Return of the Ragnarok: The Southeast's Only Endurance Climbing Comp

John Hardin
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It’s early morning of 2013 before the first annual Ragnarok Competition in Foster Falls. The sun hasn’t even begun to peak onto the longest day of the year when the sky opens up and rain pours all over the routes the competitors are to climb just after sunrise. Cody Goodwin, half of HardWin Adventures, is climbing with his partner, Jim, in this competition.

The day is the hottest of the year and the foot-holes are slick. So much so that Cody’s partner slips and falls 20 feet. On his way down he hits a tree branch that’s housing a hornet’s nest.

“Drop me!” Jim yells up to Cody, hanging from his slack line while hornets are swarming him.

Cody lowers him 20 more feet but the hornets are still buzzing around him. He yells up to drop him all the way to the ground this time. Once on the ground, Jim finds he has no less than a dozen hornet stings.

John Hardin

Cody laughs as he tells this story.

At 8 AM on April 3, 2015, the third annual Ragnarok Endurance Climbing Competition will kick off. But, this year Cody will be on the sidelines after competing the first two years. The other half of HardWin Adventures, John Hardin, is going to tackle the routes at Foster Falls on his own. And this year they will avoid the heat of the summer solstice, as they climb pitches that range from 5.4d to 5.14d. Because of the difficulty of Foster, only intermediate climbers and above are permitted to enter.

The duo of HardWin settled on the bullet sandstone of Foster Falls because it is the closest climbing area suitable for an endurance competition near Nashville. Cody ran into some temporary issues when setting up this year’s event. The first two years they didn’t need insurance. This year they did and he met some resistance at first.

 “The first time was a flat out ‘No,’” John reminiscences.

Luckily, one of the rangers is a rock climber. The other was not and needed the convincing. They all met and had talks to find out how things could work. The event couldn’t be during the weekend since the public park is at its busiest. Friday had to be the day. A relationship developed between John and the two rangers and they went above and beyond to ensure that the competition is covered by the State’s insurance.

John Hardin

Why this is relevant is important. After the expenses to put on Ragnarok are covered, John and Cody don’t make any profit. That cash goes back into the park to further help the climbing community, which is steadily growing in the Southeast. This modest growth can be seen by the addition of the Ragnarok—the only endurance climbing competition in the region.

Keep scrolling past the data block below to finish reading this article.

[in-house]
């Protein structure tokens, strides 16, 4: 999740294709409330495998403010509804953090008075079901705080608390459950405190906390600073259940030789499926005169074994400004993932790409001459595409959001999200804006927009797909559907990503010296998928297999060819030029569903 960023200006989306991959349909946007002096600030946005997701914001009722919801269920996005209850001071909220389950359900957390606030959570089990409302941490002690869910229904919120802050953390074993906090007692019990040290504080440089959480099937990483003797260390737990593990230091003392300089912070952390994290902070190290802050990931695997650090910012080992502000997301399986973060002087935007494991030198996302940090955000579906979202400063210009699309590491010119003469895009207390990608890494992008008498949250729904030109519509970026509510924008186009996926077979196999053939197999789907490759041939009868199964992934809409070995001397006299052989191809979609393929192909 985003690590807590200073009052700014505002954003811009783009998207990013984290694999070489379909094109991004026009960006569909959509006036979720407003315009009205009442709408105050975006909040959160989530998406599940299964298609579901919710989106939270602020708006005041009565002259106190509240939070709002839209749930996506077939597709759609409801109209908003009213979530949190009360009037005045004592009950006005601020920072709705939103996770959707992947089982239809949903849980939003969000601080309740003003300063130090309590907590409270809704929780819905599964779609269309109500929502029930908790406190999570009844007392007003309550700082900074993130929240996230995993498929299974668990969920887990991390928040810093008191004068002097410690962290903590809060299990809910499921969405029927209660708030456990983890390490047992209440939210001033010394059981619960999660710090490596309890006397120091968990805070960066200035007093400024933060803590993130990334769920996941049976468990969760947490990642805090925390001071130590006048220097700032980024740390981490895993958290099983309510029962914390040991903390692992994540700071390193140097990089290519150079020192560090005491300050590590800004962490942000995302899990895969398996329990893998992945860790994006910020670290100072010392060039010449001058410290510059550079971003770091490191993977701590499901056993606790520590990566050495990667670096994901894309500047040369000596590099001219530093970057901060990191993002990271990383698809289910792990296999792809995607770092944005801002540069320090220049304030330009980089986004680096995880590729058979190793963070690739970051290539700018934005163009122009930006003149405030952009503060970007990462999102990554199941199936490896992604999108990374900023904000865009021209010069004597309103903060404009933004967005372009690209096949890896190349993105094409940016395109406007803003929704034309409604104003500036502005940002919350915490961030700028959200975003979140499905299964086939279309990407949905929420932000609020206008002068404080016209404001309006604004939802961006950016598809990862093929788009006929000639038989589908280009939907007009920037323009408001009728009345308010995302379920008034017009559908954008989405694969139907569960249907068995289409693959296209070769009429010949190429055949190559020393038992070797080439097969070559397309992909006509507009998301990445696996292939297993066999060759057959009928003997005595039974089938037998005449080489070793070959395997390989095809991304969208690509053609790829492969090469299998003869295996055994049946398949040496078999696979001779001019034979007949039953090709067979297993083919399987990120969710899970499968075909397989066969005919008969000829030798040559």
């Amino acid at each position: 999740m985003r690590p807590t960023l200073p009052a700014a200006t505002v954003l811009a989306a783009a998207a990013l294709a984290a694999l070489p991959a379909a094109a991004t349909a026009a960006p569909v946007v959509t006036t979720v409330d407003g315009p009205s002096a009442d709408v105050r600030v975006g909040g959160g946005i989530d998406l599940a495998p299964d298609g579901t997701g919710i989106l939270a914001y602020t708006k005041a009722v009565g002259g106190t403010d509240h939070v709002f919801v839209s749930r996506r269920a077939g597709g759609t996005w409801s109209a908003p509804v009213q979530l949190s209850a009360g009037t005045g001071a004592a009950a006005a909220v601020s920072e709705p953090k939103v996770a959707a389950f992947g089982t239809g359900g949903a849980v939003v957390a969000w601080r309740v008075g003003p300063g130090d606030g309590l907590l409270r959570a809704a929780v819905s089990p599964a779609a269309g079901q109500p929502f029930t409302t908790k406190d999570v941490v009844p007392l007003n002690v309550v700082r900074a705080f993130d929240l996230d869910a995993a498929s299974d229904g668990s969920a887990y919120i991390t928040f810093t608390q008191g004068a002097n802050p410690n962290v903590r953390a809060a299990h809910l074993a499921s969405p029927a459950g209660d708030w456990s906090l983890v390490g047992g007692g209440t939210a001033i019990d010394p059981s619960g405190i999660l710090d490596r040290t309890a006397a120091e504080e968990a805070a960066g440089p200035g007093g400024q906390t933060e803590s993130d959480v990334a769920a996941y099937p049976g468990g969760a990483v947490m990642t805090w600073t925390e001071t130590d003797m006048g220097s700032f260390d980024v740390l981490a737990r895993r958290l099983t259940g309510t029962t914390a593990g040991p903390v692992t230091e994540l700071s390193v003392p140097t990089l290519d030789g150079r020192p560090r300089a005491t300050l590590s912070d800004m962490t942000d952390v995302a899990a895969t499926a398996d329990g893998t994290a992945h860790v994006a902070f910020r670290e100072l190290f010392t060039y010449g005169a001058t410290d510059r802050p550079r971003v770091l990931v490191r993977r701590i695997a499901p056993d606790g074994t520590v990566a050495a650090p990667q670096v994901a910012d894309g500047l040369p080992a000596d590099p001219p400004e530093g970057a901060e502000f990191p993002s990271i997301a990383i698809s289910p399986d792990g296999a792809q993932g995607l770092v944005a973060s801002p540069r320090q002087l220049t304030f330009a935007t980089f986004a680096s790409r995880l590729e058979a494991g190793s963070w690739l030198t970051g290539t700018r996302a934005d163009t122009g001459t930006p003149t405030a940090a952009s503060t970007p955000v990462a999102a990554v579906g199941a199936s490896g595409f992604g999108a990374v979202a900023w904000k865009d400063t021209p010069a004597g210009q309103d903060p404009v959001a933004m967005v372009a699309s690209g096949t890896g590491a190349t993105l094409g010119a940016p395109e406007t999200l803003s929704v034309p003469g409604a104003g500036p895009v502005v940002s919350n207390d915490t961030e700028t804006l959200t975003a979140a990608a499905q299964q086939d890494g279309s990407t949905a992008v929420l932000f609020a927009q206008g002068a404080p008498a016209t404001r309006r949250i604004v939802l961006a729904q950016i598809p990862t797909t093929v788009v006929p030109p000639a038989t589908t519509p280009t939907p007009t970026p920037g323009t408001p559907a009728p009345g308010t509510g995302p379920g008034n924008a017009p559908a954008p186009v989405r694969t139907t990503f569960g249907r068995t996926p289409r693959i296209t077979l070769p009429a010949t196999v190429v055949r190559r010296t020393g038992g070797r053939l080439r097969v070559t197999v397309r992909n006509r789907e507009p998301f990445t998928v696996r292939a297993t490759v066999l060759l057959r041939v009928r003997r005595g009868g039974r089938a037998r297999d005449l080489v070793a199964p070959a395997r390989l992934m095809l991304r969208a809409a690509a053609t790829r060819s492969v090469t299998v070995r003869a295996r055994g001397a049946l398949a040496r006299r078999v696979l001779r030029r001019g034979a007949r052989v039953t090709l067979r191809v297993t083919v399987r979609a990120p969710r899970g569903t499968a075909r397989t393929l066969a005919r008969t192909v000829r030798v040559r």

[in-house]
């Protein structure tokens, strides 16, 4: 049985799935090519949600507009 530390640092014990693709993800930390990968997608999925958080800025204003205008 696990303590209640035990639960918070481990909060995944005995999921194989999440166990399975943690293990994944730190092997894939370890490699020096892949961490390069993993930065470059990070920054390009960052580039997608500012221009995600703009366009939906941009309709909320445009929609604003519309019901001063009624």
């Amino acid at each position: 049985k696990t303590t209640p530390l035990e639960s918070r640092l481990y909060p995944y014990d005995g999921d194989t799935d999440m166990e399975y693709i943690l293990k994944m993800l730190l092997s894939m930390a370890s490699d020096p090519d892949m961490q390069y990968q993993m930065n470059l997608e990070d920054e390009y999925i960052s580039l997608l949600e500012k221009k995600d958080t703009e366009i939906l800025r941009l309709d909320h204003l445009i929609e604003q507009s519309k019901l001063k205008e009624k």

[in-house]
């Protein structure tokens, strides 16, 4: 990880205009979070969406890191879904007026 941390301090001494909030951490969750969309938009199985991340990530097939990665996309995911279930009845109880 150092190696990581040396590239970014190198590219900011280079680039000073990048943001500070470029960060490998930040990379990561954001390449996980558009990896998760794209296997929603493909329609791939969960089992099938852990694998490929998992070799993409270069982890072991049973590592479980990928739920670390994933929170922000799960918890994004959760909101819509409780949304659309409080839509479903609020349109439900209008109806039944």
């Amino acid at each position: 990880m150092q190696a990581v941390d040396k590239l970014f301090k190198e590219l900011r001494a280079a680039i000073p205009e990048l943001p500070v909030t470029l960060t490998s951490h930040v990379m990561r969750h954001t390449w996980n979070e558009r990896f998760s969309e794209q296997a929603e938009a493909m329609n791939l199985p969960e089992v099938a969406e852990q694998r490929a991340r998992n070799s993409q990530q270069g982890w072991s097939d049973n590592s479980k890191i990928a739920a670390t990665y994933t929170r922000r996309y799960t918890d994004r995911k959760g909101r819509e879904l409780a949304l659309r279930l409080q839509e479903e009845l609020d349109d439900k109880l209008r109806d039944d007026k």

“It’s all about the community,” John says, “and benefiting the city by giving them a great outdoor experience.”

Support from people like Andy Chastain, organizer of Arizona’s 24-Hour Horseshoe Hell (24HHH), is what helped this event come together. In fact, many of the rules in place at Foster come from the grueling 24HHH. Chastain also donated carabiners to Ragnarok. Another major helping hand came from Dick Dower—a 60-year-old who climbs in the 24HHH. Dower designed and wrote a custom scoring software for Ragnarok.

John Hardin

The rules of the event are fairly straight-forward. You climb as many pitches as you can in 12 hours. If one climb is two pitches then you get scored for each part. If you fall, then you start over again. Whoever climbs the most routes in half-a-day’s time wins in their respective categories.

Other awards include best costume and best team name, so even the witty can walk away with something from Ragnarok.

Over the last two years the competition has seen a humble increase. The first year 20 teams competed. The second was between 32-35 teams, not too shy of their 50 team cap. Of those, 60% are returning competitors from the last few years who obviously can’t get enough of this event. While a steady growth is great, John feels that holding the event on private land can bring a larger following. This way people can have a place to watch climbing movies the night before the event and wind down with beer afterwards. Until then, John and Cody will take whoever cares to join them out to Mexican food and cervezas following this year’s climb.

John Hardin

John is in the works of developing an area close to Nashville to hold future events. It will be private property which will allow those aforementioned activities to take place. There is potential for 100 miles of trail. This development is made possible by a large donation and is said to rival the Red River Gorge in Kentucky—which would be quite something, considering the Red is widely recognized one of the best climbing spots in the country.

John Hardin

There is nothing easy about climbing as many routes as possible in 12 hours. And while the third annual Ragnarok Foster Falls Endurance Climb is obviously a competition, it is also more than going to head-to-head against one another. It’s about coming together as a climbing community, celebrating goofy costumes, and challenging oneself to do better than they may have done last year.

“I think it’s a blast," Cody says with a chuckle, “A type-3 blast.”

Register at Ragnarok 2015 if you’re interested in being part of a testing competition.

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